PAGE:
Alyce from At Home With Books features one of her favorite reads each Thursday and this week my pick is…

The Tales of Edgar Allan Poe.

Description: The leather bound version that is my book does not have a description on the back or inside cover.  It’s a collection of short stories by the author, 61 stories in fact, and includes a number of his well-known pieces that many are probably familiar with such as: Ligeia, The Fall of the House of Usher, The Murders in the Rue Morgue, The Mask of the Red Death: A Fantasy, The Pit and the Pendulum, Tell-Tale Heart, and The Cask of Amontillado among many others.

If you would like more information on Edgar Allan Poe, the Wikipedia page has a lot of information about his life and work, the Edgar Allan Poe Society of Baltimore allows one to read his stories, and lists several as well.

My thoughts: Being that it is the month of October, I thought this book of short stories would be an interesting one to highlight.  At some point, we’ve all probably read a Poe tale or two, most likely in high school/college English classes.   When I’m craving a good, creepy story and one that will leave me wondering hours later, I pick this one off the shelf.  Earlier this year I re-read Ligeia and The Fall of the House of Usher both of which were originally read in high school.  I believe I also wrote a paper on Ligeia in college for an English class.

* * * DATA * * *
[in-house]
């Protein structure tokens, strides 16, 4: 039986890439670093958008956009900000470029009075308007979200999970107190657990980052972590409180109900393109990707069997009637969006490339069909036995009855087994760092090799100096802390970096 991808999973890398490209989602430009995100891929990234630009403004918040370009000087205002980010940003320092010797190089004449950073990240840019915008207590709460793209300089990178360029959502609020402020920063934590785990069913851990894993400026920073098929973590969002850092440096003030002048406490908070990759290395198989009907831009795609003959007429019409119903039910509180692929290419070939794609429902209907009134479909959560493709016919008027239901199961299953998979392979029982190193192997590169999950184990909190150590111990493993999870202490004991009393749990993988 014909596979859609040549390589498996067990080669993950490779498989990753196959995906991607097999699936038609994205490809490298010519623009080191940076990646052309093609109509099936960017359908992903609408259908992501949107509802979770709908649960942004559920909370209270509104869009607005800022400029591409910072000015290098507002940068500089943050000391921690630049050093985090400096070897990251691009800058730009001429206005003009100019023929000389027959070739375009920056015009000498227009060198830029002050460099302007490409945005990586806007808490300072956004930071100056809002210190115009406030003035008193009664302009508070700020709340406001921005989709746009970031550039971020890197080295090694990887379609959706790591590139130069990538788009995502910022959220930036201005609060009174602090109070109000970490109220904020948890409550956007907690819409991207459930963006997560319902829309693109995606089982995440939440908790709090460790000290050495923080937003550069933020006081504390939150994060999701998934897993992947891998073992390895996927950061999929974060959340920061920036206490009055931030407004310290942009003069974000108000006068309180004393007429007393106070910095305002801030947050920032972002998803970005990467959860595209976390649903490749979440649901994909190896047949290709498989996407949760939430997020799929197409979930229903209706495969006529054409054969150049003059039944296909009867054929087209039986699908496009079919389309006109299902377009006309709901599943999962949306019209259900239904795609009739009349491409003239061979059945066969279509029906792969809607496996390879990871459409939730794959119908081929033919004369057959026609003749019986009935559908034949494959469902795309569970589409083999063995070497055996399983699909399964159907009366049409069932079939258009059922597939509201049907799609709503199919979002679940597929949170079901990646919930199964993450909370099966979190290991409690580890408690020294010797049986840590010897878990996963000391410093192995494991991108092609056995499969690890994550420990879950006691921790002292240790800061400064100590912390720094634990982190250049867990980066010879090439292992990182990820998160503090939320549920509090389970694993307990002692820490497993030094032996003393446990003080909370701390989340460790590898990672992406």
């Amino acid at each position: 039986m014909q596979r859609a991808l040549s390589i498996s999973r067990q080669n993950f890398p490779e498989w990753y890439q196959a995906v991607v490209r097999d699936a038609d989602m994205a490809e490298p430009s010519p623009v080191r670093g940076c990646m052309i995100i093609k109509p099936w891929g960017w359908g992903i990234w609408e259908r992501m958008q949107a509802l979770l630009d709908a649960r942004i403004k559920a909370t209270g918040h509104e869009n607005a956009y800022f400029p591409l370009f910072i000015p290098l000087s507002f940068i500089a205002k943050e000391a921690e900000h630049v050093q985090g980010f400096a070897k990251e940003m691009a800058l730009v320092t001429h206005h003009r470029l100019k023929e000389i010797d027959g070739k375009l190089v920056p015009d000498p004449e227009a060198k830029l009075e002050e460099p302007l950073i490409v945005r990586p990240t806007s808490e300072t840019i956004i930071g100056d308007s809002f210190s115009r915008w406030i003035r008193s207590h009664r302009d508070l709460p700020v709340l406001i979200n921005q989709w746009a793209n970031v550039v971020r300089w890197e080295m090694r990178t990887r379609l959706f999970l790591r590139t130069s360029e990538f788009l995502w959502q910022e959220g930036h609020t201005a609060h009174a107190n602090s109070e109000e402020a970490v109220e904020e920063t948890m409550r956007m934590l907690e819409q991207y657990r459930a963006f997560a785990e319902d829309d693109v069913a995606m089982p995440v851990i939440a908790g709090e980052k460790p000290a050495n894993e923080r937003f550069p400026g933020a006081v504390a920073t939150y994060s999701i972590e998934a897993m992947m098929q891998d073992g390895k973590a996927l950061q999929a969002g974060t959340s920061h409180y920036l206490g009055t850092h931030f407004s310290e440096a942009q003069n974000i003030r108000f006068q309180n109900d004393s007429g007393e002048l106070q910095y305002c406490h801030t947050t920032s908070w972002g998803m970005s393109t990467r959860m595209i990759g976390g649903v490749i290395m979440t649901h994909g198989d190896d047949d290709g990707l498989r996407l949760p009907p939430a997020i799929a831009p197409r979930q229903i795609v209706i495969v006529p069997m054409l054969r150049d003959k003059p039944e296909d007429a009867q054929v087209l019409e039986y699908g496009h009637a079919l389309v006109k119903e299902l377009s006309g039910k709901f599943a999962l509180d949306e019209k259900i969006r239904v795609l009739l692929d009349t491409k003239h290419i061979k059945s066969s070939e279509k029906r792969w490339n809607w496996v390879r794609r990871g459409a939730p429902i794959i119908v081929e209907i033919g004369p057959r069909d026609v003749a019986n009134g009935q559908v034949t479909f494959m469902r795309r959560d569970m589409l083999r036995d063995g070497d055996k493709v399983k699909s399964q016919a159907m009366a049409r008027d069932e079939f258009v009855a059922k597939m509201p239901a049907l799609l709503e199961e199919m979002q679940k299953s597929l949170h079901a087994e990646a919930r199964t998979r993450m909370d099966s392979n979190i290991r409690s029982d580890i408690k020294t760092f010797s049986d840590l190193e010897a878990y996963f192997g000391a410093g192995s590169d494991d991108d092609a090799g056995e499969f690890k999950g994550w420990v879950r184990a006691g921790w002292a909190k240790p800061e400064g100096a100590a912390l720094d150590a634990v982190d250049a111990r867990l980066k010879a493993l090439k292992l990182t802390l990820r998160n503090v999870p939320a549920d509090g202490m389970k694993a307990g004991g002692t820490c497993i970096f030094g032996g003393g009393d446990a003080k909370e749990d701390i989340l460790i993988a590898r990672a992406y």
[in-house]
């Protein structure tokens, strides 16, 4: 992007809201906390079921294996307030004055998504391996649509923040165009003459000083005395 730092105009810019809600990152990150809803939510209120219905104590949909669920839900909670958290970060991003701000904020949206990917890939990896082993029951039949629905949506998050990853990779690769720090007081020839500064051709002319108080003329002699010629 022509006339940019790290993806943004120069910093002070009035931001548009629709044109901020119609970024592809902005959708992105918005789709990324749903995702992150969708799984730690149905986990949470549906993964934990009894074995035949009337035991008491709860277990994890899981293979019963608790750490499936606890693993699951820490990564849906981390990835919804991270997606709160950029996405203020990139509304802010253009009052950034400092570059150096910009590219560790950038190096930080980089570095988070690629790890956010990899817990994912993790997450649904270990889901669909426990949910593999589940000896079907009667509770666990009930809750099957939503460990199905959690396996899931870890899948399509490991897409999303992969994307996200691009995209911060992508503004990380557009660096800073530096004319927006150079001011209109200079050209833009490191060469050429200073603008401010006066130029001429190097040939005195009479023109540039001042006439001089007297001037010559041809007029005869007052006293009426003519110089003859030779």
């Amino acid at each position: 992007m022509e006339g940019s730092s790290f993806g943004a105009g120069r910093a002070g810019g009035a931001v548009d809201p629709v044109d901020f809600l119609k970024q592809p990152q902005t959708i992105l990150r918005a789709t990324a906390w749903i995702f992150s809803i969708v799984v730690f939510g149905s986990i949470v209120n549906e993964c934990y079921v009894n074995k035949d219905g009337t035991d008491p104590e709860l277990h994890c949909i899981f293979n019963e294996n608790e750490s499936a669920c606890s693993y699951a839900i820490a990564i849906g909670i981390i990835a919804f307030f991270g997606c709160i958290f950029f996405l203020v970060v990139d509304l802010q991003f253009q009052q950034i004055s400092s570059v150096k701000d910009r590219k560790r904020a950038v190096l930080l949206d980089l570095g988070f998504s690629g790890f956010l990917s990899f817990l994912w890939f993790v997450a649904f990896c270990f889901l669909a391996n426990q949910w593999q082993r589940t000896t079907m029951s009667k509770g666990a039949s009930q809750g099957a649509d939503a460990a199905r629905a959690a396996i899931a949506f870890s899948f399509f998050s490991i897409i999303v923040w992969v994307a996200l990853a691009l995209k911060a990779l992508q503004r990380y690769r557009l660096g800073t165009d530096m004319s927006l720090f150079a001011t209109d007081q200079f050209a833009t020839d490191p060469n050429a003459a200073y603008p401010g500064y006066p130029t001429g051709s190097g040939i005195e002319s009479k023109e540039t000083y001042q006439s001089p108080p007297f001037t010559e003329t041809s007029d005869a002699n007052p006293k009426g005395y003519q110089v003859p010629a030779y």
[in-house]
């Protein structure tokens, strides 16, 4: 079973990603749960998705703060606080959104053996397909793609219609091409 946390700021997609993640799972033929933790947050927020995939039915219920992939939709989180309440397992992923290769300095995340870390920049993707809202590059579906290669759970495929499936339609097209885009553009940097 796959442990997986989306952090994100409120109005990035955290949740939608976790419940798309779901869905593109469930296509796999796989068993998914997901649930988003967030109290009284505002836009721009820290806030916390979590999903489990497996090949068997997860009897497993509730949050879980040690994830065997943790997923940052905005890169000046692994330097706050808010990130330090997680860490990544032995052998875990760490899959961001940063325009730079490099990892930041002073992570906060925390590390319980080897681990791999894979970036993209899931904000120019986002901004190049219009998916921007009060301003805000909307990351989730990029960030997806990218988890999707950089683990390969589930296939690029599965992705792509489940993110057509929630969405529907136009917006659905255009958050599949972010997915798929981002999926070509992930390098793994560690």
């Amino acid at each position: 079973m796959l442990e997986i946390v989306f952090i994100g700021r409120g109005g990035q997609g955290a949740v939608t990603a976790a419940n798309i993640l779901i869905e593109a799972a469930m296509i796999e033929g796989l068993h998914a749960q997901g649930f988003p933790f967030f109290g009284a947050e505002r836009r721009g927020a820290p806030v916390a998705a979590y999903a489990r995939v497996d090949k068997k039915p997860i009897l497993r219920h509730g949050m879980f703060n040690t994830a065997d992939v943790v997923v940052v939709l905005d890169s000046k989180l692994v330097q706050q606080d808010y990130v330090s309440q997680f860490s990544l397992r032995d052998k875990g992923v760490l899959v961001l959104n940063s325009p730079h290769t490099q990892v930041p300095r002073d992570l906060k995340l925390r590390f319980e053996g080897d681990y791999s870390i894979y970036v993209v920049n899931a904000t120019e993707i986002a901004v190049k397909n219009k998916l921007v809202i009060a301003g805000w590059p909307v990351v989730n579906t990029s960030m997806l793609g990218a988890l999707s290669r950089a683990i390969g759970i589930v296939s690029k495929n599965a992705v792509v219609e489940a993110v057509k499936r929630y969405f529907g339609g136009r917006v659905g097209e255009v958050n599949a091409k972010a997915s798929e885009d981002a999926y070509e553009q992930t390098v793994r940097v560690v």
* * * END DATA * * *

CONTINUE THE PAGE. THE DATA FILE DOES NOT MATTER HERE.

Each time I re-read these stories I find something new to appreciate — the use of language, the stillness of the stories, and the gothic nature.  I don’t think these stories are for everyone but for me they scream Halloween (yes, pun intended).

There is a Poe House and Museum in Baltimore that I have yet to get to but someday I plan to make the short drive up and visit.  He’s a writer that always seems to fascinate and give me the creeps.

My Favorite Reads – I Am Legend

Alyce from At Home With Books features one of her favorite reads each Thursday and this week my pick is…

I Am Legend by Richard Matheson.

From the back cover: Robert Neville the last living man on Earth…but he is not alone.  Every other man, woman, and child on Earth has become a vampire, and they are all hungry for Neville’s blood.

By day, he is a hunter, stalking the sleeping undead through the abandoned ruins of civilization.  By night, he barricades himself in his home and prays for the dawn.

How long can one man survive in a world of vampires?